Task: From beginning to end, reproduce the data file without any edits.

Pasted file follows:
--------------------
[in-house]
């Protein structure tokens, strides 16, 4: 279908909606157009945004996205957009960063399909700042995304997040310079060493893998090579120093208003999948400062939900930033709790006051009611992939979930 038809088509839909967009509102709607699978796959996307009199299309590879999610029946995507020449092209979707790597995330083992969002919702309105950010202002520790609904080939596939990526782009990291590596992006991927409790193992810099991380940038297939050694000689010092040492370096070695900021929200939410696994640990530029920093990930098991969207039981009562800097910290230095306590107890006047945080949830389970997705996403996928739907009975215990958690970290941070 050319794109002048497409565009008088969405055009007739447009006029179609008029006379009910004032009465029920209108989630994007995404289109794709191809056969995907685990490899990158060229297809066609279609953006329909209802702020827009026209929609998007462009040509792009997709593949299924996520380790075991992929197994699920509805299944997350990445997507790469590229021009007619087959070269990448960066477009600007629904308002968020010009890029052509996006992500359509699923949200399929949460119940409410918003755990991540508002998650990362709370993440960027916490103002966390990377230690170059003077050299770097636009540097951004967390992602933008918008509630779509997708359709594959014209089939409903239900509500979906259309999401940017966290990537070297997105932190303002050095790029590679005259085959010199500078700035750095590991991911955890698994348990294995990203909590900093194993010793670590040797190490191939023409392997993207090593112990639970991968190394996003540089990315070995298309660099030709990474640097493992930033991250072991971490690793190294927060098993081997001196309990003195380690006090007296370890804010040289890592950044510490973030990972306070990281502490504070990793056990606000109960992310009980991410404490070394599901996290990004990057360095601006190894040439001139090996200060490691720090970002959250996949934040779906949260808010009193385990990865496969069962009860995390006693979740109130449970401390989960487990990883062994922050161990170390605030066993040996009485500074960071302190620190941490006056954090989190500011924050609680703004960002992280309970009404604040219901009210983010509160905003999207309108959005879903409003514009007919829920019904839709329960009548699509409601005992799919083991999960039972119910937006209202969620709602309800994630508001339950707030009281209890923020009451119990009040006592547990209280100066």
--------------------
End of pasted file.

[in-house]
């Protein structure tokens, strides 16, 4: 279908909606157009945004996205957009960063399909700042995304997040310079060493893998090579120093208003999948400062939900930033709790006051009611992939979930 038809088509839909967009509102709607699978796959996307009199299309590879999610029946995507020449092209979707790597995330083992969002919702309105950010202002520790609904080939596939990526782009990291590596992006991927409790193992810099991380940038297939050694000689010092040492370096070695900021929200939410696994640990530029920093990930098991969207039981009562800097910290230095306590107890006047945080949830389970997705996403996928739907009975215990958690970290941070 050319794109002048497409565009008088969405055009007739447009006029179609008029006379009910004032009465029920209108989630994007995404289109794709191809056969995907685990490899990158060229297809066609279609953006329909209802702020827009026209929609998007462009040509792009997709593949299924996520380790075991992929197994699920509805299944997350990445997507790469590229021009007619087959070269990448960066477009600007629904308002968020010009890029052509996006992500359509699923949200399929949460119940409410918003755990991540508002998650990362709370993440960027916490103002966390990377230690170059003077050299770097636009540097951004967390992602933008918008509630779509997708359709594959014209089939409903239900509500979906259309999401940017966290990537070297997105932190303002050095790029590679005259085959010199500078700035750095590991991911955890698994348990294995990203909590900093194993010793670590040797190490191939023409392997993207090593112990639970991968190394996003540089990315070995298309660099030709990474640097493992930033991250072991971490690793190294927060098993081997001196309990003195380690006090007296370890804010040289890592950044510490973030990972306070990281502490504070990793056990606000109960992310009980991410404490070394599901996290990004990057360095601006190894040439001139090996200060490691720090970002959250996949934040779906949260808010009193385990990865496969069962009860995390006693979740109130449970401390989960487990990883062994922050161990170390605030066993040996009485500074960071302190620190941490006056954090989190500011924050609680703004960002992280309970009404604040219901009210983010509160905003999207309108959005879903409003514009007919829920019904839709329960009548699509409601005992799919083991999960039972119910937006209202969620709602309800994630508001339950707030009281209890923020009451119990009040006592547990209280100066």